The thrift stores were much improved this week, a development I can attribute only to Amy's sternly worded memo. It's good to have friends with authority.
Multiple visits to multiple stores yielded ornaments, cards, a wreath and other whatnots. (And that tree, which I play with far more than I should.)
Already feeling thrifter's remorse over the wreath. I was able to look past the gold and the plastic to all that flocking and its original box. But it's pretty big. And I have no place to put it. And not as much motivation as I thought to redecorate it. Let's move on to more successful purchases.
This little collection of ornaments was approved by the thrift store manager, who as I picked them up said "Aren't those graphics wonderful?" I have had many such discussions with the manager, who is a real sweetheart and, sadly, pretty knowledgable about vintage. As I was checking out, the store clerk took a closer look at the ornaments in back, with their handpainted designs, and said, "These are from Poland, you know." So we had a nice discussion about the origins of various Christmas ornaments. I am probably the only person in America who shops at a thrift store staffed by people with a reasonable degree of knowledge about vintage Christmas decorations. It's nice, but it doesn't necessarily work to my benefit.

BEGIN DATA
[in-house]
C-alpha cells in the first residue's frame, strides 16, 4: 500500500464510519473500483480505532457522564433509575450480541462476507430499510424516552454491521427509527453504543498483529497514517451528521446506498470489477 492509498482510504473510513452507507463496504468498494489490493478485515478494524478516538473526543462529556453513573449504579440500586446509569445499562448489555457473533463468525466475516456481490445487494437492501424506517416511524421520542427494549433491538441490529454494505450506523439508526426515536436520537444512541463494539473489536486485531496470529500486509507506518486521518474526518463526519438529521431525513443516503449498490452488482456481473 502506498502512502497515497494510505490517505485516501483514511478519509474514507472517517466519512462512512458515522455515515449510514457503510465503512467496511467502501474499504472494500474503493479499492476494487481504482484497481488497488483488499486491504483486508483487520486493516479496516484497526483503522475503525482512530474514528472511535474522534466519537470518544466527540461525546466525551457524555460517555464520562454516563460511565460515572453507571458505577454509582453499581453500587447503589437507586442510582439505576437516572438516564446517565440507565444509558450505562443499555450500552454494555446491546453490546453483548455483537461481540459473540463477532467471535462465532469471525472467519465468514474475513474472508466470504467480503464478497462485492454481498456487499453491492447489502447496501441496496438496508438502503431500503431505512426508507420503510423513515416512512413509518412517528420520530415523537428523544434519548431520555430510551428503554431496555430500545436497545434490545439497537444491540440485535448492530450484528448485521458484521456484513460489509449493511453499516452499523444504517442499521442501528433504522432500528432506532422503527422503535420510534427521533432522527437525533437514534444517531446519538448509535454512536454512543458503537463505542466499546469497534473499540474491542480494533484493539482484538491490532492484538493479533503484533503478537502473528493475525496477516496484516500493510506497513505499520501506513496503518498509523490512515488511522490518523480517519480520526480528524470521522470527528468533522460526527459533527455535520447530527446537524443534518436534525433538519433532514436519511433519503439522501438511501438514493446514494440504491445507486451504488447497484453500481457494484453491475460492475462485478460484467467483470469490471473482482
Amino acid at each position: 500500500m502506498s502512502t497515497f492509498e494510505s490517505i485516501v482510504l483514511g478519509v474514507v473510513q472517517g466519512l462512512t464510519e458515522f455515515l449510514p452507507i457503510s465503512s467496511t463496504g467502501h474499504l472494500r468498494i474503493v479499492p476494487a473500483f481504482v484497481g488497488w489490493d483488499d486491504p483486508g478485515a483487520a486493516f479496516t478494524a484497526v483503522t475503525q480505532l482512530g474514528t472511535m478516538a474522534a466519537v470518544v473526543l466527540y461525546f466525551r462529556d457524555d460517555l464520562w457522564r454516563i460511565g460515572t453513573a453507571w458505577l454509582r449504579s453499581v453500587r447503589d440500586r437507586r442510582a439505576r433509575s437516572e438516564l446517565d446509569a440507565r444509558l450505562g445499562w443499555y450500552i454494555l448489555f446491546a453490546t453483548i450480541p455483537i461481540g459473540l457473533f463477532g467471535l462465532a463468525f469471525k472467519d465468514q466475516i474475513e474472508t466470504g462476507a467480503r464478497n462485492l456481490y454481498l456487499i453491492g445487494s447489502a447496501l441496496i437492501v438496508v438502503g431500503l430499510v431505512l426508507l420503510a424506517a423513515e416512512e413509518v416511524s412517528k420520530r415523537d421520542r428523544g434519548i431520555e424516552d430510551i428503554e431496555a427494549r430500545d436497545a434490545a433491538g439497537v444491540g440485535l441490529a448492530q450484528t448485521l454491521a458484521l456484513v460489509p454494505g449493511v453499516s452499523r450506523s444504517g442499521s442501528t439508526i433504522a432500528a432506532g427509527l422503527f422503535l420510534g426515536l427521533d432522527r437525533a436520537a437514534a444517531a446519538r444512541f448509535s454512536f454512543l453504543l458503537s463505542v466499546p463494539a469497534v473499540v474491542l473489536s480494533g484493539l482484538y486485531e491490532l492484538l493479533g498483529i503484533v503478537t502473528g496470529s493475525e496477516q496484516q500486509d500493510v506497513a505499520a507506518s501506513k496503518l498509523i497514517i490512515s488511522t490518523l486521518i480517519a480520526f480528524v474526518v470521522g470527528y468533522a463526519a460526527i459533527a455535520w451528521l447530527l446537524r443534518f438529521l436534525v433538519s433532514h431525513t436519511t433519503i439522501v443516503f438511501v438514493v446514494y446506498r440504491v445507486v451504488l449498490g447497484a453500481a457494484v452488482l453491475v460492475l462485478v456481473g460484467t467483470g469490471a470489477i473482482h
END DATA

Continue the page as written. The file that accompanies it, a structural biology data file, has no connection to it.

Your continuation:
There is no shortage of Christmas cards in this house, but I could not resist these.
This decoration is fairly unattractive, but it was a quarter, so I bought it for one of the ornaments (the little red glass ball in the middle, which is already on my tree). Once I got the ornaments off the frame, though, I thought it had some possibilities. I'll let you know how that goes.
I am a real purist when it comes to original packaging and not messing with objects that are perfectly good the way they are. However, I draw the line on the cellophane packaging on latter-day Gurley candles. You're free to disagree, of course.
It's Saturday morning, and some other stores are calling my name. Have a lovely weekend, all!